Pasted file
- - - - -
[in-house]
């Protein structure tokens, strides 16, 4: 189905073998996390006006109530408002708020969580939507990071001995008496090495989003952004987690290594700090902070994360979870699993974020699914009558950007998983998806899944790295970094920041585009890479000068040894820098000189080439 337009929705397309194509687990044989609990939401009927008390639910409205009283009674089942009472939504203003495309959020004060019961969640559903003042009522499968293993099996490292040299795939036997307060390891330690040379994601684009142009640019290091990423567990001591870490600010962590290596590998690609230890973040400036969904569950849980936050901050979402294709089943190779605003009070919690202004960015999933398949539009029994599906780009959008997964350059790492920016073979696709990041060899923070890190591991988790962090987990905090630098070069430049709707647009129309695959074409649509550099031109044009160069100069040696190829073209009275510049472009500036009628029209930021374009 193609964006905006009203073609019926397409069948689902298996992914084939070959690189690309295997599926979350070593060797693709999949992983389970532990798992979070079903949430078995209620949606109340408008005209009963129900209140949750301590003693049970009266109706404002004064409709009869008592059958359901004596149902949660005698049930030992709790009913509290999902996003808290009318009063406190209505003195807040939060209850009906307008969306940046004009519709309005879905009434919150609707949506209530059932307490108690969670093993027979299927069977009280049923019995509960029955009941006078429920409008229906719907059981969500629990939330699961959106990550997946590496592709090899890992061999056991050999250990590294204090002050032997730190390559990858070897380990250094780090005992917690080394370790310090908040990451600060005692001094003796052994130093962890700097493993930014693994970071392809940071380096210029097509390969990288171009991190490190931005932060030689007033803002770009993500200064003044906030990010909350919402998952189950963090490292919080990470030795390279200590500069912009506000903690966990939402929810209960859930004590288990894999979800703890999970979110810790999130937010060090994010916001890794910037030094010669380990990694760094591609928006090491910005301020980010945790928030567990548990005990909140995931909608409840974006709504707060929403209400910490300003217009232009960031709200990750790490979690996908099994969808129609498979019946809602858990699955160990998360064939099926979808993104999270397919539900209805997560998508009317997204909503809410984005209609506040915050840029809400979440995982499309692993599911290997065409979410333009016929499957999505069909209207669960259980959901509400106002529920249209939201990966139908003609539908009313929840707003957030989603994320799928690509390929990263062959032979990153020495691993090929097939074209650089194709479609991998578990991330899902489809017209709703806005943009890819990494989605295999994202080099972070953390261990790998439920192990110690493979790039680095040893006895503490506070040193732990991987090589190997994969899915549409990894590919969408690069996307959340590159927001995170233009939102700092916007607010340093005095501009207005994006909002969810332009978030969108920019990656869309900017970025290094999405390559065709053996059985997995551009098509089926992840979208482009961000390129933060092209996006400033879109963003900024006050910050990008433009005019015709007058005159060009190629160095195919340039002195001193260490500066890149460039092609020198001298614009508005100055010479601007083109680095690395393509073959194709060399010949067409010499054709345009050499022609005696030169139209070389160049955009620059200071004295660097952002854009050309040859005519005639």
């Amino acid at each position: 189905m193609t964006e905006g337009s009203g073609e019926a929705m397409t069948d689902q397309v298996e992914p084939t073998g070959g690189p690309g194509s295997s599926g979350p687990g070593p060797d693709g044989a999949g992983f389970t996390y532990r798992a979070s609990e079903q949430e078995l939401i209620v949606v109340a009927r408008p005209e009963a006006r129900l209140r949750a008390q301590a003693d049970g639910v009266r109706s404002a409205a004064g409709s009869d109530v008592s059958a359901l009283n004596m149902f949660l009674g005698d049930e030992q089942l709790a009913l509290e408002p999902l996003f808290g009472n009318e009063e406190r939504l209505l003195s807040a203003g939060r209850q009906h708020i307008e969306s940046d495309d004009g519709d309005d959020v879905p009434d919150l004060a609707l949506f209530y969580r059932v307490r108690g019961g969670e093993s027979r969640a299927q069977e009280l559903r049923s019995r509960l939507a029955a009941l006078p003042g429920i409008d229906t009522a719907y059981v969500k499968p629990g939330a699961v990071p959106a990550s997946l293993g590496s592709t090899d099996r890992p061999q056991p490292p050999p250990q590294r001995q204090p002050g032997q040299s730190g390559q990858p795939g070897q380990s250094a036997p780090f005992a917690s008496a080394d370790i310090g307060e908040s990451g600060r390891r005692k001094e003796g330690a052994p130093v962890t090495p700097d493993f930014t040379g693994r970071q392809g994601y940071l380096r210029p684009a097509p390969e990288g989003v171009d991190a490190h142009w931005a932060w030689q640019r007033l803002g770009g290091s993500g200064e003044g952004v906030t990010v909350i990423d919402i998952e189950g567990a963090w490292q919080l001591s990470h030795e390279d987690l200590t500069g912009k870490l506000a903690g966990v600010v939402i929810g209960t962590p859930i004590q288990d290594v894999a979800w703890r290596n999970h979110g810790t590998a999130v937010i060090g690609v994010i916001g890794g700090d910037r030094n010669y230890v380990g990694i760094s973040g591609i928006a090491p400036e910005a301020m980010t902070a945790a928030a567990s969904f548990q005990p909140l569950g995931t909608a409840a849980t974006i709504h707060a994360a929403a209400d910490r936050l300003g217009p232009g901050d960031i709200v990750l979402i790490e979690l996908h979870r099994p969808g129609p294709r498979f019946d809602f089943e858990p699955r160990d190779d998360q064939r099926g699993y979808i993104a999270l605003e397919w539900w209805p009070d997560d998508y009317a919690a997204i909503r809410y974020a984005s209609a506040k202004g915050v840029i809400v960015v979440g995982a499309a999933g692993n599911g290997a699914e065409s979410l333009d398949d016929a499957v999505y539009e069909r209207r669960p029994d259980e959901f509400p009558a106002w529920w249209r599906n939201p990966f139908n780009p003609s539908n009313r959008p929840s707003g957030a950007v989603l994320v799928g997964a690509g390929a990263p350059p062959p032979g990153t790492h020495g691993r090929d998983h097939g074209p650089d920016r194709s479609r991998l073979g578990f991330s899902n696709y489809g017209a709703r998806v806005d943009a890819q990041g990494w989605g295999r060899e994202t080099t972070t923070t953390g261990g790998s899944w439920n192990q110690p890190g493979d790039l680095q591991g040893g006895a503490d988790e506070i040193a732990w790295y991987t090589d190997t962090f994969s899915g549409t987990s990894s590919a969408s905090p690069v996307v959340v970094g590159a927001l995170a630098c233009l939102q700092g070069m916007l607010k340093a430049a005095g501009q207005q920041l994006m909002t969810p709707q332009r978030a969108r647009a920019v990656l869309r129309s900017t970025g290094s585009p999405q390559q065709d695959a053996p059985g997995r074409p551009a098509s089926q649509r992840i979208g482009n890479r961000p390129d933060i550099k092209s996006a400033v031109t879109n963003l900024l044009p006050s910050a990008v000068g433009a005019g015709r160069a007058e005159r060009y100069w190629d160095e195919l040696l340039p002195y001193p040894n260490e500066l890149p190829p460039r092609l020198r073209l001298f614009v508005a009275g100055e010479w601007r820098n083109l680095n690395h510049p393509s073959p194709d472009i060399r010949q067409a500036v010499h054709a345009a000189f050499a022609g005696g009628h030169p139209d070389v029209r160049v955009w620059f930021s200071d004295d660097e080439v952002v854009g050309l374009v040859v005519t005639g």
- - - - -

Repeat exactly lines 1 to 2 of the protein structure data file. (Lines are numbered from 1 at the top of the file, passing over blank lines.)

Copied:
[in-house]
């Protein structure tokens, strides 16, 4: 189905073998996390006006109530408002708020969580939507990071001995008496090495989003952004987690290594700090902070994360979870699993974020699914009558950007998983998806899944790295970094920041585009890479000068040894820098000189080439 337009929705397309194509687990044989609990939401009927008390639910409205009283009674089942009472939504203003495309959020004060019961969640559903003042009522499968293993099996490292040299795939036997307060390891330690040379994601684009142009640019290091990423567990001591870490600010962590290596590998690609230890973040400036969904569950849980936050901050979402294709089943190779605003009070919690202004960015999933398949539009029994599906780009959008997964350059790492920016073979696709990041060899923070890190591991988790962090987990905090630098070069430049709707647009129309695959074409649509550099031109044009160069100069040696190829073209009275510049472009500036009628029209930021374009 193609964006905006009203073609019926397409069948689902298996992914084939070959690189690309295997599926979350070593060797693709999949992983389970532990798992979070079903949430078995209620949606109340408008005209009963129900209140949750301590003693049970009266109706404002004064409709009869008592059958359901004596149902949660005698049930030992709790009913509290999902996003808290009318009063406190209505003195807040939060209850009906307008969306940046004009519709309005879905009434919150609707949506209530059932307490108690969670093993027979299927069977009280049923019995509960029955009941006078429920409008229906719907059981969500629990939330699961959106990550997946590496592709090899890992061999056991050999250990590294204090002050032997730190390559990858070897380990250094780090005992917690080394370790310090908040990451600060005692001094003796052994130093962890700097493993930014693994970071392809940071380096210029097509390969990288171009991190490190931005932060030689007033803002770009993500200064003044906030990010909350919402998952189950963090490292919080990470030795390279200590500069912009506000903690966990939402929810209960859930004590288990894999979800703890999970979110810790999130937010060090994010916001890794910037030094010669380990990694760094591609928006090491910005301020980010945790928030567990548990005990909140995931909608409840974006709504707060929403209400910490300003217009232009960031709200990750790490979690996908099994969808129609498979019946809602858990699955160990998360064939099926979808993104999270397919539900209805997560998508009317997204909503809410984005209609506040915050840029809400979440995982499309692993599911290997065409979410333009016929499957999505069909209207669960259980959901509400106002529920249209939201990966139908003609539908009313929840707003957030989603994320799928690509390929990263062959032979990153020495691993090929097939074209650089194709479609991998578990991330899902489809017209709703806005943009890819990494989605295999994202080099972070953390261990790998439920192990110690493979790039680095040893006895503490506070040193732990991987090589190997994969899915549409990894590919969408690069996307959340590159927001995170233009939102700092916007607010340093005095501009207005994006909002969810332009978030969108920019990656869309900017970025290094999405390559065709053996059985997995551009098509089926992840979208482009961000390129933060092209996006400033879109963003900024006050910050990008433009005019015709007058005159060009190629160095195919340039002195001193260490500066890149460039092609020198001298614009508005100055010479601007083109680095690395393509073959194709060399010949067409010499054709345009050499022609005696030169139209070389160049955009620059200071004295660097952002854009050309040859005519005639």